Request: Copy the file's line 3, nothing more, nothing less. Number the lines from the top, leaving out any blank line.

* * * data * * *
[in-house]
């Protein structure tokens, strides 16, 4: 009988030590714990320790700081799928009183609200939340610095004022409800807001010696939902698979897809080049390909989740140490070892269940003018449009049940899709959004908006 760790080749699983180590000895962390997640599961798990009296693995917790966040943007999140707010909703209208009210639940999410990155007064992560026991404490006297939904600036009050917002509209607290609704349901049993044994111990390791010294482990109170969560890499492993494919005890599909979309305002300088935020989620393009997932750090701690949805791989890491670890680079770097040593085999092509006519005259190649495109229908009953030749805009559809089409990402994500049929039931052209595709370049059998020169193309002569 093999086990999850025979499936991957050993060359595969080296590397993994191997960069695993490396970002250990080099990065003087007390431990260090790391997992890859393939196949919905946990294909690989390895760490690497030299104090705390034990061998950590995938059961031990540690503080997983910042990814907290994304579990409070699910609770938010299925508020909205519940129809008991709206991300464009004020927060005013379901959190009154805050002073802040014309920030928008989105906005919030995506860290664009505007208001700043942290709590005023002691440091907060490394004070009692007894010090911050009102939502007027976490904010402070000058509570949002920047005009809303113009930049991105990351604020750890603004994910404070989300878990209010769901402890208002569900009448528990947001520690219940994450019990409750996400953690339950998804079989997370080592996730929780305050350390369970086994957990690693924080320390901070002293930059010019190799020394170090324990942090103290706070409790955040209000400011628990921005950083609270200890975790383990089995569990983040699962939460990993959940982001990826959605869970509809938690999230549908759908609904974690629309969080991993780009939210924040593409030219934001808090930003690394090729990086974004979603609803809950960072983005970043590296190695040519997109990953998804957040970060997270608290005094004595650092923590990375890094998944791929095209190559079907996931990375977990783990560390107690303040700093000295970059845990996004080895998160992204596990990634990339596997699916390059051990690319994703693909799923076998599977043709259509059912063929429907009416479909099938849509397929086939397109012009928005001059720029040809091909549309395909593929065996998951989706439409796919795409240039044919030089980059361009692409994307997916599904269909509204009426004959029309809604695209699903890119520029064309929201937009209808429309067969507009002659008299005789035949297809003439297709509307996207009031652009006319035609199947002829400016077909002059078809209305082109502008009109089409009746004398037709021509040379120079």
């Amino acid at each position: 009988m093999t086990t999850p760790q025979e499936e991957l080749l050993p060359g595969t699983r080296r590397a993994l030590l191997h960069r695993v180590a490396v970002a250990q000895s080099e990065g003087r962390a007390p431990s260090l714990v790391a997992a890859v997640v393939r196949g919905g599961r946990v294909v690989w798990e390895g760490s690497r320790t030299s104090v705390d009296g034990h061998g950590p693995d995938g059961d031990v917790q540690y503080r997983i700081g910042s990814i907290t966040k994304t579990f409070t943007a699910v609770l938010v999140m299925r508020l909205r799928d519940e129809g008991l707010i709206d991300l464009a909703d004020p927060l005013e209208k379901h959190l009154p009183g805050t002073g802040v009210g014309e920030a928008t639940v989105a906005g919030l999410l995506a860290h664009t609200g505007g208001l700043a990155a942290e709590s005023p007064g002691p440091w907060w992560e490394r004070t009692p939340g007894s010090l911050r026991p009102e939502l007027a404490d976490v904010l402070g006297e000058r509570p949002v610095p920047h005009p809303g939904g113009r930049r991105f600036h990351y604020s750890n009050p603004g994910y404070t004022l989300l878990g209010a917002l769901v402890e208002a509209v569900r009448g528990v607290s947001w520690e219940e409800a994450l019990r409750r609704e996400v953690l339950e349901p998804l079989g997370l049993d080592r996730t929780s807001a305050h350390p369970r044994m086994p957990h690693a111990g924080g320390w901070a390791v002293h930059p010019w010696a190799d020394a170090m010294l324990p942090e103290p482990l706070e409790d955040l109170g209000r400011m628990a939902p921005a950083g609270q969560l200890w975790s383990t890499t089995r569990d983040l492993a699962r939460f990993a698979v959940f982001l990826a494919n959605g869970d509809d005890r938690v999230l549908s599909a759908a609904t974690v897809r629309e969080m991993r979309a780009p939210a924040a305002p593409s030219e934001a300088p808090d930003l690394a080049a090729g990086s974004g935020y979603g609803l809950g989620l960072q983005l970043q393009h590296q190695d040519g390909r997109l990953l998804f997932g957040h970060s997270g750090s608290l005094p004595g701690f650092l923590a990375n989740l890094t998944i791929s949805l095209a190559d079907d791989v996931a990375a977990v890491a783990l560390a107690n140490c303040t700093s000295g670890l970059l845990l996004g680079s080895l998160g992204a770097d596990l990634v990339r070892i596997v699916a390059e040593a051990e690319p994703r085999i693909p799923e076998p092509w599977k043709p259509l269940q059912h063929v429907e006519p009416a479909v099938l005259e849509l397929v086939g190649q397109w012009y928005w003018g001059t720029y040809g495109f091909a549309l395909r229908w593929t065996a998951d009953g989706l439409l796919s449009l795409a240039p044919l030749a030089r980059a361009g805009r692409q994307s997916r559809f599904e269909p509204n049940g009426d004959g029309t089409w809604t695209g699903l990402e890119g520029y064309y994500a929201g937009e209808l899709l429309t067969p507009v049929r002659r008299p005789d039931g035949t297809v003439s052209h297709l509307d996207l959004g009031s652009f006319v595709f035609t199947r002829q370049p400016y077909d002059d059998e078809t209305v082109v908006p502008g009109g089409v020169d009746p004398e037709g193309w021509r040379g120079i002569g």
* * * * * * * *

């Amino acid at each position: 009988m093999t086990t999850p760790q025979e499936e991957l080749l050993p060359g595969t699983r080296r590397a993994l030590l191997h960069r695993v180590a490396v970002a250990q000895s080099e990065g003087r962390a007390p431990s260090l714990v790391a997992a890859v997640v393939r196949g919905g599961r946990v294909v690989w798990e390895g760490s690497r320790t030299s104090v705390d009296g034990h061998g950590p693995d995938g059961d031990v917790q540690y503080r997983i700081g910042s990814i907290t966040k994304t579990f409070t943007a699910v609770l938010v999140m299925r508020l909205r799928d519940e129809g008991l707010i709206d991300l464009a909703d004020p927060l005013e209208k379901h959190l009154p009183g805050t002073g802040v009210g014309e920030a928008t639940v989105a906005g919030l999410l995506a860290h664009t609200g505007g208001l700043a990155a942290e709590s005023p007064g002691p440091w907060w992560e490394r004070t009692p939340g007894s010090l911050r026991p009102e939502l007027a404490d976490v904010l402070g006297e000058r509570p949002v610095p920047h005009p809303g939904g113009r930049r991105f600036h990351y604020s750890n009050p603004g994910y404070t004022l989300l878990g209010a917002l769901v402890e208002a509209v569900r009448g528990v607290s947001w520690e219940e409800a994450l019990r409750r609704e996400v953690l339950e349901p998804l079989g997370l049993d080592r996730t929780s807001a305050h350390p369970r044994m086994p957990h690693a111990g924080g320390w901070a390791v002293h930059p010019w010696a190799d020394a170090m010294l324990p942090e103290p482990l706070e409790d955040l109170g209000r400011m628990a939902p921005a950083g609270q969560l200890w975790s383990t890499t089995r569990d983040l492993a699962r939460f990993a698979v959940f982001l990826a494919n959605g869970d509809d005890r938690v999230l549908s599909a759908a609904t974690v897809r629309e969080m991993r979309a780009p939210a924040a305002p593409s030219e934001a300088p808090d930003l690394a080049a090729g990086s974004g935020y979603g609803l809950g989620l960072q983005l970043q393009h590296q190695d040519g390909r997109l990953l998804f997932g957040h970060s997270g750090s608290l005094p004595g701690f650092l923590a990375n989740l890094t998944i791929s949805l095209a190559d079907d791989v996931a990375a977990v890491a783990l560390a107690n140490c303040t700093s000295g670890l970059l845990l996004g680079s080895l998160g992204a770097d596990l990634v990339r070892i596997v699916a390059e040593a051990e690319p994703r085999i693909p799923e076998p092509w599977k043709p259509l269940q059912h063929v429907e006519p009416a479909v099938l005259e849509l397929v086939g190649q397109w012009y928005w003018g001059t720029y040809g495109f091909a549309l395909r229908w593929t065996a998951d009953g989706l439409l796919s449009l795409a240039p044919l030749a030089r980059a361009g805009r692409q994307s997916r559809f599904e269909p509204n049940g009426d004959g029309t089409w809604t695209g699903l990402e890119g520029y064309y994500a929201g937009e209808l899709l429309t067969p507009v049929r002659r008299p005789d039931g035949t297809v003439s052209h297709l509307d996207l959004g009031s652009f006319v595709f035609t199947r002829q370049p400016y077909d002059d059998e078809t209305v082109v908006p502008g009109g089409v020169d009746p004398e037709g193309w021509r040379g120079i002569g």